Carl Bildt, Swedish foreign minister, discusses nuclear security in Ukraine and says that Russia's marginalization in international affairs will have a negative impact on its economy.» Read More
Byron Wien, Blackstone Advisory Partners vice chairman, shares his final market surprise: Iran increasing its nuclear capabilities this year.
No matter who wins South Korea's presidential election on Wednesday, the end is near for the hard-line policy on North Korea promoted by the departing president: the two top candidates both agree on a more moderate approach.
After rattling the world on Wednesday by putting a satellite into orbit, North Korea's next step will likely be a nuclear test, which would be the third conducted by the reclusive and unpredictable state.
Andrew Gilholm, Head of Asia Analysis, Control Risks says North Korea has gradually developed its nuclear and missile technology in the last 20 years without any real obstacles from the global community.
*Some nuclear experts worry about proliferation risks* They say laser enrichment plants smaller, harder to detect* Iran says it "possesses" laser know-how but won't use it By Fredrik Dahl.
Last night I had the great honor of interviewing legendary Manhattan district attorney Robert Morgenthau regarding his office’s role in uncovering a rogue Chinese operation charged with selling weapons of mass destruction to Iran.
U.S. presidential candidate Barack Obama urged Europe on Thursday to stand by the United States in bringing stability to Afghanistan and confronting other threats from climate change to nuclear proliferation.
U.S. Secretary of State Condoleezza Rice accused Iran on Monday of using stalling tactics and warned Tehran it faced more sanctions if it flouted a two-week deadline to curb its nuclear program.
In the first speech to the Israeli Knesset by a British prime minister, Gordon Brown on Monday will warn Iran it faces growing isolation if it rejects an offer from major powers on its disputed nuclear program.
North Korea is widely expected to hand China a long-delayed account of its shadowy nuclear activities on Thursday, a key step that could see it removed from Washington's list of terrorist states as well as win it diplomatic recognition and desperately needed fuel.
Nuclear power may indeed be poised for a renaissance as many in the industry hope, but there have been false promises in the past.
Norway has excluded one British, one South Korean and one U.S. company involved in arms production from its $380 billion oil fund on ethical grounds, the Norwegian finance minister announced on Friday.
The Republican presidential candidate talks energy independence, trade tariffs and the mortgage crisis with Mad Money's Jim Cramer.Investing can be confusing. Luckily, Cramer has mapped out some road rules for all you Home Gamers trying to navigate the jungle that is Wall Street. Think of it as "Mad Money 101" –- some fundamental advice to keep in mind as you play the market. Whether you're a first time investor or a seasoned financier, it's always good to remember the basics.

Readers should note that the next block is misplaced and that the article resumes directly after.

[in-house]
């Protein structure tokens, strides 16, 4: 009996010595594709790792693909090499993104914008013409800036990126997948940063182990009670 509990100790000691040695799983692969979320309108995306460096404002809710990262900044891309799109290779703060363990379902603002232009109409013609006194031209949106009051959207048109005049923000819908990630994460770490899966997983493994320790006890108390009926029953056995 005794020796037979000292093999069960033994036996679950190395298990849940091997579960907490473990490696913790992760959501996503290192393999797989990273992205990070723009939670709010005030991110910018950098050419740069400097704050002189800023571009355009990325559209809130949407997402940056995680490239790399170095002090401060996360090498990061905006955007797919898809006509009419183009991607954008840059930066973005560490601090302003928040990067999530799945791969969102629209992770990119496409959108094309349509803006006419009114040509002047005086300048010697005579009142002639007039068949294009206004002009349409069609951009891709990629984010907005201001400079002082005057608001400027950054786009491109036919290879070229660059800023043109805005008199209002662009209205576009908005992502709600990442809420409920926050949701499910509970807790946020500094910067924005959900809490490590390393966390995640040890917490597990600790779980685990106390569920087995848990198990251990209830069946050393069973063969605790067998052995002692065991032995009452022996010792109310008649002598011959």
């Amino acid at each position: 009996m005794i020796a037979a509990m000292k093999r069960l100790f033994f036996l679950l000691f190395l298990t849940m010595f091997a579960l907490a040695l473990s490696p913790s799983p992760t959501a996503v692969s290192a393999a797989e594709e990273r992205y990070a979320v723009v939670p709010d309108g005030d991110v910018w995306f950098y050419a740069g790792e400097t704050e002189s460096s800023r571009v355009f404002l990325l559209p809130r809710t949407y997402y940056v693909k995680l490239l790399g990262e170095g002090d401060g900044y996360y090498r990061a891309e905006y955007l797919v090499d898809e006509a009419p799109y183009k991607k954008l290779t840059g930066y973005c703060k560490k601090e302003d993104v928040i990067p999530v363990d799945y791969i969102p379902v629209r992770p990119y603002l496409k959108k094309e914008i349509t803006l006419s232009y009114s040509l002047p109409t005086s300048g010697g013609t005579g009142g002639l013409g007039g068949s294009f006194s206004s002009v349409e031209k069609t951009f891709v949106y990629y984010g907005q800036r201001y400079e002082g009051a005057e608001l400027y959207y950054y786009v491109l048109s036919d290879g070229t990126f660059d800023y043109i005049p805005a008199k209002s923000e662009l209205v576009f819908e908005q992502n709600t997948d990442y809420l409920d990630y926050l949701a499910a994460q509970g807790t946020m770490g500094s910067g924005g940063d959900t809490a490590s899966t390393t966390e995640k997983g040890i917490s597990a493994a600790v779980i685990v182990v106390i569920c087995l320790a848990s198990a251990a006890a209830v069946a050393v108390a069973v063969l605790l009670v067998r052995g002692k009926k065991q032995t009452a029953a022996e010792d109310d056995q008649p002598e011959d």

Stephen Schork, editor of The Schork Report, told CNBC’s “Morning Call” that he expects gasoline prices to decline by summer to a nationwide average of about $2.70 a gallon. He said gasoline supplies always decline at this time of year as refiners build their supply of crude oil to prepare for the summer driving season. The drop in gasoline supplies creates a temporary spike in prices.
Cramer recommended American Ecology on Jan. 10 at about $18. The stock popped to $20 and then dipped back to down to its starting point. Now he’s wondering if it’s worth holding on to.
China is buying 4 nuclear reactors from Westinghouse (acquired this year by Japan's Toshiba). Sounds like a big win for American technology. But critics are concerned that the U.S. is selling off its competitive and technical edge. On today’s “Power Lunch” Bill Griffeth asked “When it comes to American ingenuity – are we giving away the store?”
Kim Jong-il has been a very naughty dictator. So Uncle Sam is making sure the North Korean leader will get little but coal in his Christmas stocking. William Reinsch, president of the National Foreign Trade Council, told Carl Quintanilla on “Squawk Box” that the U.S. is taking a novel approach to fighting a totalitarian menace: by cutting off his pipeline of luxury imports.